Published By: Unbound
Released On: 19/08/2021
On a painful, freezing Easter Monday in 1917, Private Robert Gooding Henson of the Somerset Light Infantry is launched into the Battle of Arras. Robert is 23 year’s old, a farmer’s boy from Somerset, who joins up against his father’s wishes, Robert forms fast friendships with Stanley, who lied about his age to go to war, and Ernest, whose own slippery account betrays a life on the streets. Their friendship is forged through gas attacks, trench warfare, freezing in trenches, hunting rats, and chasing down kidnapped regimental dogs. Their life is one of mud and mayhem but also love and laughs.
This is the story of Robert’s journey to Arris and back, his dreams and memories drawing him home. His story is that of the working-class Tommy, the story of thousands of young men who were caught in the collision between old rural values and the relentlessness of a new kind of war.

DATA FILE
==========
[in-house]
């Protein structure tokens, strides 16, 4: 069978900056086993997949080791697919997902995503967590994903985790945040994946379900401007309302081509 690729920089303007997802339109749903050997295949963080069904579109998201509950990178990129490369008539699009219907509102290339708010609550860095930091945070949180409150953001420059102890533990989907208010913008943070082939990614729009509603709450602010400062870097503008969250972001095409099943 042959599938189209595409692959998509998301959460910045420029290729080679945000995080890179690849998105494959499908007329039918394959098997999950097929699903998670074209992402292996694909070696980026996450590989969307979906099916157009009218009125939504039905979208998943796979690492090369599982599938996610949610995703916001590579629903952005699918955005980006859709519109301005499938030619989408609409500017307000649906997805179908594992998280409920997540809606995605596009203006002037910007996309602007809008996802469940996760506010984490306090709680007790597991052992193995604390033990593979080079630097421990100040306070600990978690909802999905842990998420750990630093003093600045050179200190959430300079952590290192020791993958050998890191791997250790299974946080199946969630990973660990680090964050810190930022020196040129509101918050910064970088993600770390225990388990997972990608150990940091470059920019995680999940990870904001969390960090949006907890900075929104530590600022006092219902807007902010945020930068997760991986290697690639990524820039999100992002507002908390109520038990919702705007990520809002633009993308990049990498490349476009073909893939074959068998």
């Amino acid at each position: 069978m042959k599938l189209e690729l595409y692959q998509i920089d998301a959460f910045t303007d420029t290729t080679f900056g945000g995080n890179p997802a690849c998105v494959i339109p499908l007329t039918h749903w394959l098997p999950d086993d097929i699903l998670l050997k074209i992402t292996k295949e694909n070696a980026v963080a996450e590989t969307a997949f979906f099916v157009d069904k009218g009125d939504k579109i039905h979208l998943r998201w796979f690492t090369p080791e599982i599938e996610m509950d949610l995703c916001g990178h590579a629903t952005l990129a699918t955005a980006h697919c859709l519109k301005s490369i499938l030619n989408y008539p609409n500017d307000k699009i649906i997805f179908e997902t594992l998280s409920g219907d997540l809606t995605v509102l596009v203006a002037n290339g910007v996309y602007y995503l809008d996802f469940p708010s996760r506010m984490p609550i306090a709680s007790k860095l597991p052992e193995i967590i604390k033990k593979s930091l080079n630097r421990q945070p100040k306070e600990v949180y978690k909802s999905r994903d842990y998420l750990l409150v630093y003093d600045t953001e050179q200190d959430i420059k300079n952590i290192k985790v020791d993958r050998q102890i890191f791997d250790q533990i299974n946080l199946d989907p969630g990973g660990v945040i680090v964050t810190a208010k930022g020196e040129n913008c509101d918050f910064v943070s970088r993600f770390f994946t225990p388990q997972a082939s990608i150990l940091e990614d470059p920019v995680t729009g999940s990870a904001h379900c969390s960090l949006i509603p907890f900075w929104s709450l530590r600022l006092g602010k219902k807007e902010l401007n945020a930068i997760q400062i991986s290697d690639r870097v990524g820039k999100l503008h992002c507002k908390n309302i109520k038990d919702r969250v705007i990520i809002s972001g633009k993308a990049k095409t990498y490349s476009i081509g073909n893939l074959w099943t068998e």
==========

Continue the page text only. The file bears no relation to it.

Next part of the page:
Thanks to Jason for the gifted copy of his novel in return for an honest review.
Everything is described so perfectly that you can envisage everything going on that you might as well be in the middle of the action, even down to the way the main character’s nervousness is portrayed. But this isn’t just true for the war scenes, you can put yourself in the civilian scenes too and they’re just as powerful.
We’ve all read war books, fiction and non-fiction, and we know all the stories, but this has a fresh outlook on the soldiers’ journeys. [MINOR SPOILER ALERT] You find out in the epilogue that the novel’s author, Jason, is actually related to the novel’s protagonist, which puts a different spin on it – you can understand why it is so passionately written.
At over 300 pages, there was a risk that it might drag, it it is fast paced – both in the war scenes and home scenes – which means it is a brisk read that is thoroughly enjoyable.